Since the “Compton Cookout” incident, many students and faculty of color and their allies have devoted countless hours to do your/our job of teaching about racism on campus and of ensuring that UCSD lives up to its mission as a place of learning–in the most profound sense of that word. Their labor–physical, mental, emotional, intellectual–goes uncompensated, unrecognized, and even mocked by the largely apathetic UCSD community. Because they have had to put aside their study, their teaching, their research, their writing, to do the university work, they will again bear the brunt of the costs of being at a university that views “diversity”, at best, as a benign celebration of multiculturalism and “economic empowerment.”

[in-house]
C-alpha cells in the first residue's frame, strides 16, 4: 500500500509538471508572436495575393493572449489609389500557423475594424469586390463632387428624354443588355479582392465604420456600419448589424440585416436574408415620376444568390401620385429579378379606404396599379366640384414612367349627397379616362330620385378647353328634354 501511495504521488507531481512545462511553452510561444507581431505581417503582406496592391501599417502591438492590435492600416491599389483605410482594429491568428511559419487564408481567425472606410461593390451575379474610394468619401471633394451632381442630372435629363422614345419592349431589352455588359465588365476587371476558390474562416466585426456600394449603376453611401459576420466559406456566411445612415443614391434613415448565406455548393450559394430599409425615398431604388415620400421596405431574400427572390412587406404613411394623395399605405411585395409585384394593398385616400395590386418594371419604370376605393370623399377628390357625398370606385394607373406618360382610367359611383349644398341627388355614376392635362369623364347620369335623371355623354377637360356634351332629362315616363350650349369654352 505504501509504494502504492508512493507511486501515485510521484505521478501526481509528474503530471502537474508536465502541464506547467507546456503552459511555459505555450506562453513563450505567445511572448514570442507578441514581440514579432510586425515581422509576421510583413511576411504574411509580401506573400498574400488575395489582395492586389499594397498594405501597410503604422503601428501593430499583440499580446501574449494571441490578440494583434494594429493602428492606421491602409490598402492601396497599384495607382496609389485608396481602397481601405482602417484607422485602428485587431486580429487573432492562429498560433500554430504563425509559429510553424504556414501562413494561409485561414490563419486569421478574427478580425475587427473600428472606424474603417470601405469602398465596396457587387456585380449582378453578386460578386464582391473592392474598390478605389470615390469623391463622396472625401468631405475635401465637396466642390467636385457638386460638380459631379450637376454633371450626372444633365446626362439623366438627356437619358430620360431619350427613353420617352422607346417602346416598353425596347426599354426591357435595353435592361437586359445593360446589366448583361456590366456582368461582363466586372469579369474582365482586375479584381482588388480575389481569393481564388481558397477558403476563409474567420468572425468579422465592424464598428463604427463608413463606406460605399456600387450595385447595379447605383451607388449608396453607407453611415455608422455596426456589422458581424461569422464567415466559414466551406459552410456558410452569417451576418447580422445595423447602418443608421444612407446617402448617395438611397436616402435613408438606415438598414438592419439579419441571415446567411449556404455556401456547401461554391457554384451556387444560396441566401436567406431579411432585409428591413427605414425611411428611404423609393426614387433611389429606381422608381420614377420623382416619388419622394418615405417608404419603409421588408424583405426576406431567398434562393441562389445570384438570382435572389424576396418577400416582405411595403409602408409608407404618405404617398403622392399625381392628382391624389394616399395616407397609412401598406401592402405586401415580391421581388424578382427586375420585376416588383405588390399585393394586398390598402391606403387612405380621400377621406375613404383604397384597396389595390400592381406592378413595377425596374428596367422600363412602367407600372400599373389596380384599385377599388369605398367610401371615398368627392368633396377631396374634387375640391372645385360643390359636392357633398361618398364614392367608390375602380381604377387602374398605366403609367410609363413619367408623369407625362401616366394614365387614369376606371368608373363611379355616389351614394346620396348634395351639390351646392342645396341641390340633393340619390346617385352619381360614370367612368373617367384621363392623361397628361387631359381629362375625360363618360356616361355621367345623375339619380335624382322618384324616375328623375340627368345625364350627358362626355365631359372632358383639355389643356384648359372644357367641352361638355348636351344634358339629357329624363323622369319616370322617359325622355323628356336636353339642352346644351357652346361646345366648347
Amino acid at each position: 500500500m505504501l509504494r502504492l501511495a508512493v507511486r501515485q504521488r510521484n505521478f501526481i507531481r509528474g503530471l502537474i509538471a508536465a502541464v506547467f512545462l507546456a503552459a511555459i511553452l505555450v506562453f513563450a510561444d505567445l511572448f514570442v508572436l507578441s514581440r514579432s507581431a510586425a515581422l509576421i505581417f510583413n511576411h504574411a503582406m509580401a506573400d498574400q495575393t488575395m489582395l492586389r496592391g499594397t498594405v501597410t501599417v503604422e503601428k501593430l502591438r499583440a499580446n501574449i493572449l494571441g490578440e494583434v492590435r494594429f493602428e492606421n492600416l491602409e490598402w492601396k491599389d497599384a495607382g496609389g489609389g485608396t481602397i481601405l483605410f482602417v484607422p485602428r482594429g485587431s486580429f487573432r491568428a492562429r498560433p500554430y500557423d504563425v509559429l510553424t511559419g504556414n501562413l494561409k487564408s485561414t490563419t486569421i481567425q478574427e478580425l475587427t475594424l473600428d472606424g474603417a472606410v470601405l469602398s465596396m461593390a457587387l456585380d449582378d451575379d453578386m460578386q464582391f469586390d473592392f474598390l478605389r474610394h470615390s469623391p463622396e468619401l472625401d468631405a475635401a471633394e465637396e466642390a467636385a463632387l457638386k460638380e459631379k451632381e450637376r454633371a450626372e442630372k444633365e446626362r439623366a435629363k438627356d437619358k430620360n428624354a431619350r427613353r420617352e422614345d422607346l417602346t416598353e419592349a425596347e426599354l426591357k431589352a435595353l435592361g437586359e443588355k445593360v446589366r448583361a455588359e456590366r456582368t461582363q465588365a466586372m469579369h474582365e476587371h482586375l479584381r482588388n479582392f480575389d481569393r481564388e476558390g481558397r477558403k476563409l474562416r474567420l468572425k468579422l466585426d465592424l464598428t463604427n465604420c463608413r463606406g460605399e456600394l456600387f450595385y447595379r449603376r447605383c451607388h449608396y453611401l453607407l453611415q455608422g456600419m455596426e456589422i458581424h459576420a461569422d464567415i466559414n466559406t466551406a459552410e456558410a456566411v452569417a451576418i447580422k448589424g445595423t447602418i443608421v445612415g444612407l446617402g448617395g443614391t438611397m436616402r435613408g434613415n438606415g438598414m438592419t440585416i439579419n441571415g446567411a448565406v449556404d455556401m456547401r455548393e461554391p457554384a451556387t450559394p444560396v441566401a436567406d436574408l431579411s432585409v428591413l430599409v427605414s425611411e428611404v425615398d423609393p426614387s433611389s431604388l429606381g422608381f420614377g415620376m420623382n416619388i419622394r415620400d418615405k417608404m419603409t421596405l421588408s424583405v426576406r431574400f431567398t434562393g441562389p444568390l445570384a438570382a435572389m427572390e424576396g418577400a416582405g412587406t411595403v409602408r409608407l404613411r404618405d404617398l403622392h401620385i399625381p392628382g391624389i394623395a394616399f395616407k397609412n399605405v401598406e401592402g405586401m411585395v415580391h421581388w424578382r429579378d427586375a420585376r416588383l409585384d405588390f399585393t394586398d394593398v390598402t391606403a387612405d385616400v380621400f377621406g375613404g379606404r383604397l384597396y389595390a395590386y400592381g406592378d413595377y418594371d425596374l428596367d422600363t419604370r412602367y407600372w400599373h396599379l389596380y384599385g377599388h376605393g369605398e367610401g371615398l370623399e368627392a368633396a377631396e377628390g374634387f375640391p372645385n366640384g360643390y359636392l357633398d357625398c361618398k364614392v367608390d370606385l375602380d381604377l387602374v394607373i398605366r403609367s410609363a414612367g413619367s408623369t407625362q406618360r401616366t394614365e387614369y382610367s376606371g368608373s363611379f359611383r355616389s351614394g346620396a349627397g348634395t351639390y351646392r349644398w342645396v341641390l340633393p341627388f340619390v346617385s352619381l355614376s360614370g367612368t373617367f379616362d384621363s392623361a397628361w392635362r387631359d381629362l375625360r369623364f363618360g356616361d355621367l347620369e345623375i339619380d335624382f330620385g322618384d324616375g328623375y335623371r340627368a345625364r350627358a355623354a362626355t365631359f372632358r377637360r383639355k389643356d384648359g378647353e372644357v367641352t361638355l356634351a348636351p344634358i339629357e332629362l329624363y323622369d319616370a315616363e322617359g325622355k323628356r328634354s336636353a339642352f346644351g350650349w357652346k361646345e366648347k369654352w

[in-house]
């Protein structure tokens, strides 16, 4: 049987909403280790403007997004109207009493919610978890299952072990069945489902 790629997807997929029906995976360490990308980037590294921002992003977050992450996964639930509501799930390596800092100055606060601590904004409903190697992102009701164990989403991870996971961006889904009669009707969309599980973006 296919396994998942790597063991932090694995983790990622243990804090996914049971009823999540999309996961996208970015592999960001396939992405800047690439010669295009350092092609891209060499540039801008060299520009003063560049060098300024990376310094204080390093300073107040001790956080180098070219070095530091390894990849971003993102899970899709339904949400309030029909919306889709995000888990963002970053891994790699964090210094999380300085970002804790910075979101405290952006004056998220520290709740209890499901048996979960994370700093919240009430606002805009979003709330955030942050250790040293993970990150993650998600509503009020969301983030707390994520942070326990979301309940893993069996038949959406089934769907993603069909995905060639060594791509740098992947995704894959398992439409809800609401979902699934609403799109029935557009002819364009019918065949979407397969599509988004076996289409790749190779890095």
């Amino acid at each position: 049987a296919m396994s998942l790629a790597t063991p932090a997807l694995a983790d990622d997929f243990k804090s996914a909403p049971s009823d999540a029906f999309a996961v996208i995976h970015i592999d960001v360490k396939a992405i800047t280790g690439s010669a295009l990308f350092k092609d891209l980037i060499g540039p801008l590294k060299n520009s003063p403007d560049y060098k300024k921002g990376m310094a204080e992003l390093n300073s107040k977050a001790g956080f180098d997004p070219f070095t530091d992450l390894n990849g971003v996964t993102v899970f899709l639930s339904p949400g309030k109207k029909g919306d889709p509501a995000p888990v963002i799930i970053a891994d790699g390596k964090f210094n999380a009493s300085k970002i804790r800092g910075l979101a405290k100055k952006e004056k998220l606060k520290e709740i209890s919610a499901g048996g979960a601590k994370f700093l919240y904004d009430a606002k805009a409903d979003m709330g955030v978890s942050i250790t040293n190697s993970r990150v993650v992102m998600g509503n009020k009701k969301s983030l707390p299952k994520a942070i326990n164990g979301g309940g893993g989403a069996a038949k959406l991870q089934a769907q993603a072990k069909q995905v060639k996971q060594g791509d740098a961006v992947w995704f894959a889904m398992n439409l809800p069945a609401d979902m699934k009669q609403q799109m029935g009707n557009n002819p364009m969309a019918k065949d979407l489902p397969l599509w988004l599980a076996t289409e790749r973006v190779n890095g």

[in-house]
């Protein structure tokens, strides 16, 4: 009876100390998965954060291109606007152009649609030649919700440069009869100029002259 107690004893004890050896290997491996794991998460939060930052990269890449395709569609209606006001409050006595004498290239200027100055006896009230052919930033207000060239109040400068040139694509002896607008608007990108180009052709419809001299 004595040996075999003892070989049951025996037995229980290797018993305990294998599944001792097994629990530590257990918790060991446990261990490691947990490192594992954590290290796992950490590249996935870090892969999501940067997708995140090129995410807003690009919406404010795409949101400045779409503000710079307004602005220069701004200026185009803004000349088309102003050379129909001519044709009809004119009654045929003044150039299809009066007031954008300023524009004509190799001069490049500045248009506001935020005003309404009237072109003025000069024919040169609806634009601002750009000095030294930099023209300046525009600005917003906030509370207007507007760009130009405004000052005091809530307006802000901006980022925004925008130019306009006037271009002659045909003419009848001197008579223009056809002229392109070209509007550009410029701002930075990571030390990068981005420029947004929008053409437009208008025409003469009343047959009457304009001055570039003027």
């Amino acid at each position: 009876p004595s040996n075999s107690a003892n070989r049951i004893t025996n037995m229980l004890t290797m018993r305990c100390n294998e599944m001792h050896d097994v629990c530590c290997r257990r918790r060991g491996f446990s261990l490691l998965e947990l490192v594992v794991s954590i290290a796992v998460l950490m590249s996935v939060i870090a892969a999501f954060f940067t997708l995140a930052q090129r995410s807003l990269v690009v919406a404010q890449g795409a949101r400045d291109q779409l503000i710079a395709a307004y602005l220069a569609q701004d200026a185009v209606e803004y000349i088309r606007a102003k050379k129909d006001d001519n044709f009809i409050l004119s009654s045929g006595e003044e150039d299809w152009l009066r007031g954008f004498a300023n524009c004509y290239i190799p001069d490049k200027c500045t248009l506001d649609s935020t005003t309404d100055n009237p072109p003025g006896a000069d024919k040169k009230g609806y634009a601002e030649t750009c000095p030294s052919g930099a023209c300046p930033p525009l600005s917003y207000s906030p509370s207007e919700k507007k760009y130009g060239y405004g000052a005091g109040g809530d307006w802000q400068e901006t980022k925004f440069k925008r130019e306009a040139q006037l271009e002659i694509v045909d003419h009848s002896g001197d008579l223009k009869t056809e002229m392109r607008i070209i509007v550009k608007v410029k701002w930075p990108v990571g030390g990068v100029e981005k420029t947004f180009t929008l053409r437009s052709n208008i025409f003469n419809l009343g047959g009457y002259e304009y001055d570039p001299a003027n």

As many of us face down today in the shadow of a noose, we ask that you share in this labor and that you ask the ENTIRE community at UCSD to share in this labor. To not do so will be to benefit, once again, from the labor of the marginalized and maligned at UCSD.

Every crisis can bring forth great change. You have an opportunity to participate in this movement of change in a real and fundamental way. Please do so, or we risk a campus that will be deeply divided for years to come. The campus will be shut down, one way or another. It’d be in our best interest that you are the one to shut it down.

Sincerely,
Yen Le Espiritu
Professor and Chair
Department of Ethnic Studies
University of California, San Diego

Racial crisis at the University of California

If you haven’t heard the recent news from the University of California, you can read about some of it here, here, and here.